Corporal punishment in schools.
Debate Rounds (5)
round 2 speaker 1 (me): present argument/case
round 2 speaker 2 (you): present argument/case NO REBUTTING IN THIS ROUND YOU MAY NOT ATTACK MY CASE IN ANY WAY YOU MAY ONLY PRESENT YOUR CASE.
round 3 speaker 1: attack your case
round 3 speaker 2: attack only case not my rebuttal.
round 4 speaker 1: attack/defend rebuttal
round 4 speaker 2: attack/defend rebuttal
round 5 speaker 1 : conclusion
round 5 speaker 2: conclusion
I do not believe corporal punishment should be implemented in schools.
Please always state sources. if you run out of space you may post them in the comments with a note on the formal statement that you are doing so.
1.physical punishment, such as caning or flogging.
1.put (a decision, plan, agreement, etc.) into effect.
School corporal punishment refers to causing deliberate pain or discomfort in response to undesired behaviour by students in schools. It often involves striking the student either across the buttocks or on the hands, with an implement such as a cane, wooden paddle, slipper, leather strap or wooden yardstick. Less commonly, it could also include spanking or smacking the student with the open hand, especially at the elementary school level.
As of 2015, 31 states and the District of Columbia have banned corporal punishment in public schools, though in some of these there is no explicit prohibition. Corporal punishment is also unlawful in private schools in Iowa and New Jersey. In 19 U.S. states, corporal punishment is lawful in both public and private schools.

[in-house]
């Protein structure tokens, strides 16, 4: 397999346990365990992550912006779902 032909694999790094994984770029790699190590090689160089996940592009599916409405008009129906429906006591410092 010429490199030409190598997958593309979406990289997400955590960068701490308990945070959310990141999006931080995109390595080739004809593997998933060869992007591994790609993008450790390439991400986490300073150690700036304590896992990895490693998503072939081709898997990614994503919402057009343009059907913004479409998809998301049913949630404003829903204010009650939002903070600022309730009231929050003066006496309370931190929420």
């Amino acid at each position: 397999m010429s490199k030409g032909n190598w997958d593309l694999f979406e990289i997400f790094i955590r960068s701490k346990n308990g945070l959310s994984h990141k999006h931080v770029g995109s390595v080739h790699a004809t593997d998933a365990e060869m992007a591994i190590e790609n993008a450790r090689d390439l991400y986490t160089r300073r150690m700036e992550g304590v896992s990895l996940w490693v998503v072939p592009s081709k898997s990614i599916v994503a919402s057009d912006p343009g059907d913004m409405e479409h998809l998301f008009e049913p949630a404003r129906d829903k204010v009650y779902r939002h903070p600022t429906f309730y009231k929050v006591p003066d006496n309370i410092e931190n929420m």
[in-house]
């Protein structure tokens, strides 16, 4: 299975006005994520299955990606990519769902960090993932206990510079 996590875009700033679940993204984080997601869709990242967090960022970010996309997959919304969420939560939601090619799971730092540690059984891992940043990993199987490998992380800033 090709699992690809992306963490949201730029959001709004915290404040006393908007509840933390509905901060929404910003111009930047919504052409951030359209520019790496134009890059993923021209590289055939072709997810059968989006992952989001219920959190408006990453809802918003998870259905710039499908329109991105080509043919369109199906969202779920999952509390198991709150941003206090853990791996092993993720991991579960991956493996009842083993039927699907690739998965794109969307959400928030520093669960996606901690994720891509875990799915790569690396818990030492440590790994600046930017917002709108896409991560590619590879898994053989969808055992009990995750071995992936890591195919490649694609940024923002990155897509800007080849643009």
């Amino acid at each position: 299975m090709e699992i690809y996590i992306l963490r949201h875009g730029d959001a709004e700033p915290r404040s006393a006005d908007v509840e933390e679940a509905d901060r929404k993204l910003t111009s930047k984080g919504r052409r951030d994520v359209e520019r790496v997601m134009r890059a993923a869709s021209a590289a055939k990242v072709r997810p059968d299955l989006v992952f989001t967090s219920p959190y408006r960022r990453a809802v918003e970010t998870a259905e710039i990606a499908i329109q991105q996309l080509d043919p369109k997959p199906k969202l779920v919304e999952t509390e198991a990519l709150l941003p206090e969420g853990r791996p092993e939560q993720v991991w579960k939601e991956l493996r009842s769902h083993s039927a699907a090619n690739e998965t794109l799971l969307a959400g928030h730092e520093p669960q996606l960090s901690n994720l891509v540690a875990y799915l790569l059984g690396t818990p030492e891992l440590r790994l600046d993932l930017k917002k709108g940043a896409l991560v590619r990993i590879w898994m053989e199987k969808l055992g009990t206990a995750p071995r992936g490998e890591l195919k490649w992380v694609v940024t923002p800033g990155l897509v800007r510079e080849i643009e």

Years ago, it was acceptable for a husband in the United States to beat his wife in order to get her to do what he wanted or to punish her. His asserting his authority through corporal punishment was accepted as a social norm. Should we be teaching school children that in this day in age it is appropriate for them to be hit when someone disagrees with them and their behaviour.
Physical punishment can easily escalate and cross the line to abuse and serious injury, particularly when an instrument is used and public schools are required to use a paddle or ruler to implement corporal punishment.
An estimated 1 to 2 percent of physically punished students in the United States are seriously injured, to the point of needing medical attention. According to the AAP and the Society for Adolescent Medicine, these injuries have included bruises, abrasions, broken bones, whiplash injury, muscle damage,brain injury, and in a few cases death.
I am aware that this data is out of date but we should not ignore the fact that through the ages the number of children being smacked by their superiors is large
during the 2005-2006 school year, 223,190 children had corporal punishment implemented in schools.
It is because of these reasons I do not believe it moral to implement corporal punishment in schools.
Society for Adolescent Medicine
Society for Adolescent Medicine